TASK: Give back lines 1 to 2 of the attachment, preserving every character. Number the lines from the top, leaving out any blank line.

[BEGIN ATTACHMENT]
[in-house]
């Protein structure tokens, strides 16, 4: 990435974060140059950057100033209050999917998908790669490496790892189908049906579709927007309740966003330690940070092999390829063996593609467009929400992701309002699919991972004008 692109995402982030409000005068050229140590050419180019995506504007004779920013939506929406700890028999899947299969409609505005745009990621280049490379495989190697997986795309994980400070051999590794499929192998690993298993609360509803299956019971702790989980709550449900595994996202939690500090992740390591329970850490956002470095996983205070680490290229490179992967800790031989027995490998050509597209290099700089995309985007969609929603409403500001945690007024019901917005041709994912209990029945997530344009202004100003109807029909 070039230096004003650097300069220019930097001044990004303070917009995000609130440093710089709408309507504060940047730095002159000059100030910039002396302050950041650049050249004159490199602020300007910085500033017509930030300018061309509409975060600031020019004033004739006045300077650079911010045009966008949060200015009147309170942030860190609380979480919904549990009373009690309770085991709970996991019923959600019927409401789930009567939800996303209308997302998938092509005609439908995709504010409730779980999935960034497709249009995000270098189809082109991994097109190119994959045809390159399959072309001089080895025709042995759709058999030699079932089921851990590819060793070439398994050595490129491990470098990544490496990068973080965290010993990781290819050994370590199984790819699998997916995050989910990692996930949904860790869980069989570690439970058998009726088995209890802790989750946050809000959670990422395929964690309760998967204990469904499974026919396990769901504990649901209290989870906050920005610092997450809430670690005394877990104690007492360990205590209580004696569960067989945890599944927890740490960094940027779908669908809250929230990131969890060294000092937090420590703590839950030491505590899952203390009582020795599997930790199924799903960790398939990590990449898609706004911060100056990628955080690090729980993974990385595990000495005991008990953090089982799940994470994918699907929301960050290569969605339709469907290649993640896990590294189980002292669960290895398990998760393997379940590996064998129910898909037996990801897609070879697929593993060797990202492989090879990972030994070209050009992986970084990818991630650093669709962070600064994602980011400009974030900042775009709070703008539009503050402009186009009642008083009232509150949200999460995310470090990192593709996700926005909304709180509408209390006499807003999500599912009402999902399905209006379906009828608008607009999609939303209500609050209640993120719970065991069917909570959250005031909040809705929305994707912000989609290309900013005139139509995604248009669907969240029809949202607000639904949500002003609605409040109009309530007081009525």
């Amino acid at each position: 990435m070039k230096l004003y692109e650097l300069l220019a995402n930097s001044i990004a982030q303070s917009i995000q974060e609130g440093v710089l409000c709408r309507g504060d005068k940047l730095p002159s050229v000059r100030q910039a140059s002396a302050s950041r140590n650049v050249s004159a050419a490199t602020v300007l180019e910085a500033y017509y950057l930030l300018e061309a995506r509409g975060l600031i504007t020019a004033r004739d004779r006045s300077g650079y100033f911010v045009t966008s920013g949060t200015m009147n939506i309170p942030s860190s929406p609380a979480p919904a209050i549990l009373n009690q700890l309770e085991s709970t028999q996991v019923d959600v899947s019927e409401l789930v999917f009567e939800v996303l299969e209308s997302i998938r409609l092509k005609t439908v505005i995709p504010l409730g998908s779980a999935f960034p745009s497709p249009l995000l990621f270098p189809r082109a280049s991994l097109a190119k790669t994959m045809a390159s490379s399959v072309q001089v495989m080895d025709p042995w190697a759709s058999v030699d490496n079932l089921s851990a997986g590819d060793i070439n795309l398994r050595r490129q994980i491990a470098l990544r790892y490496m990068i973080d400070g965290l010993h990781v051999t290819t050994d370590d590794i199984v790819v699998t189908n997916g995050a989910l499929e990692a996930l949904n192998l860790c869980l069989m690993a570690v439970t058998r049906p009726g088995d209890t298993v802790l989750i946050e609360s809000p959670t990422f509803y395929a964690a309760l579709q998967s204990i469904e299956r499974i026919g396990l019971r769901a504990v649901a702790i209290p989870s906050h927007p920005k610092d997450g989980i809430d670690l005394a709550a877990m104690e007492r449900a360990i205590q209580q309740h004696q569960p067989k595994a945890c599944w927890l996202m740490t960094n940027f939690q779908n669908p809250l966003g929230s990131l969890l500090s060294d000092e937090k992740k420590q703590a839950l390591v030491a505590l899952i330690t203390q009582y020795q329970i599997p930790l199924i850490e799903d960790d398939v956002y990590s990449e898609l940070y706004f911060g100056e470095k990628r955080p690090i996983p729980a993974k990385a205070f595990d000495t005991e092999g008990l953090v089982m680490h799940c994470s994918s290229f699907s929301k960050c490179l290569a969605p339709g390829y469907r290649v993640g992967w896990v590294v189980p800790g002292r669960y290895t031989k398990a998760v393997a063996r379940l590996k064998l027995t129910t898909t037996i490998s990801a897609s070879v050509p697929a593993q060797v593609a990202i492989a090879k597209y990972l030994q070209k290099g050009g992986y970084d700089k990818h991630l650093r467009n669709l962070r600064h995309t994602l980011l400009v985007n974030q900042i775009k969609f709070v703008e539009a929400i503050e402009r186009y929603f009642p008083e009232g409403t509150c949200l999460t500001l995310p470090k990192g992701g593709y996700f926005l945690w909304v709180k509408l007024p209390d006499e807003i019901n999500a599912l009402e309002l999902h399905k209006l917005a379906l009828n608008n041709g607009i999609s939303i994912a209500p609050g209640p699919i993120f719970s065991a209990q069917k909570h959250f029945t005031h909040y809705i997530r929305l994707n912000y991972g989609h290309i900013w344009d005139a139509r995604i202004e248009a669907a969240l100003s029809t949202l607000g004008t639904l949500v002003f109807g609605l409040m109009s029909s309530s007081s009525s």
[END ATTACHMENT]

[in-house]
């Protein structure tokens, strides 16, 4: 990435974060140059950057100033209050999917998908790669490496790892189908049906579709927007309740966003330690940070092999390829063996593609467009929400992701309002699919991972004008 692109995402982030409000005068050229140590050419180019995506504007004779920013939506929406700890028999899947299969409609505005745009990621280049490379495989190697997986795309994980400070051999590794499929192998690993298993609360509803299956019971702790989980709550449900595994996202939690500090992740390591329970850490956002470095996983205070680490290229490179992967800790031989027995490998050509597209290099700089995309985007969609929603409403500001945690007024019901917005041709994912209990029945997530344009202004100003109807029909 070039230096004003650097300069220019930097001044990004303070917009995000609130440093710089709408309507504060940047730095002159000059100030910039002396302050950041650049050249004159490199602020300007910085500033017509930030300018061309509409975060600031020019004033004739006045300077650079911010045009966008949060200015009147309170942030860190609380979480919904549990009373009690309770085991709970996991019923959600019927409401789930009567939800996303209308997302998938092509005609439908995709504010409730779980999935960034497709249009995000270098189809082109991994097109190119994959045809390159399959072309001089080895025709042995759709058999030699079932089921851990590819060793070439398994050595490129491990470098990544490496990068973080965290010993990781290819050994370590199984790819699998997916995050989910990692996930949904860790869980069989570690439970058998009726088995209890802790989750946050809000959670990422395929964690309760998967204990469904499974026919396990769901504990649901209290989870906050920005610092997450809430670690005394877990104690007492360990205590209580004696569960067989945890599944927890740490960094940027779908669908809250929230990131969890060294000092937090420590703590839950030491505590899952203390009582020795599997930790199924799903960790398939990590990449898609706004911060100056990628955080690090729980993974990385595990000495005991008990953090089982799940994470994918699907929301960050290569969605339709469907290649993640896990590294189980002292669960290895398990998760393997379940590996064998129910898909037996990801897609070879697929593993060797990202492989090879990972030994070209050009992986970084990818991630650093669709962070600064994602980011400009974030900042775009709070703008539009503050402009186009009642008083009232509150949200999460995310470090990192593709996700926005909304709180509408209390006499807003999500599912009402999902399905209006379906009828608008607009999609939303209500609050209640993120719970065991069917909570959250005031909040809705929305994707912000989609290309900013005139139509995604248009669907969240029809949202607000639904949500002003609605409040109009309530007081009525």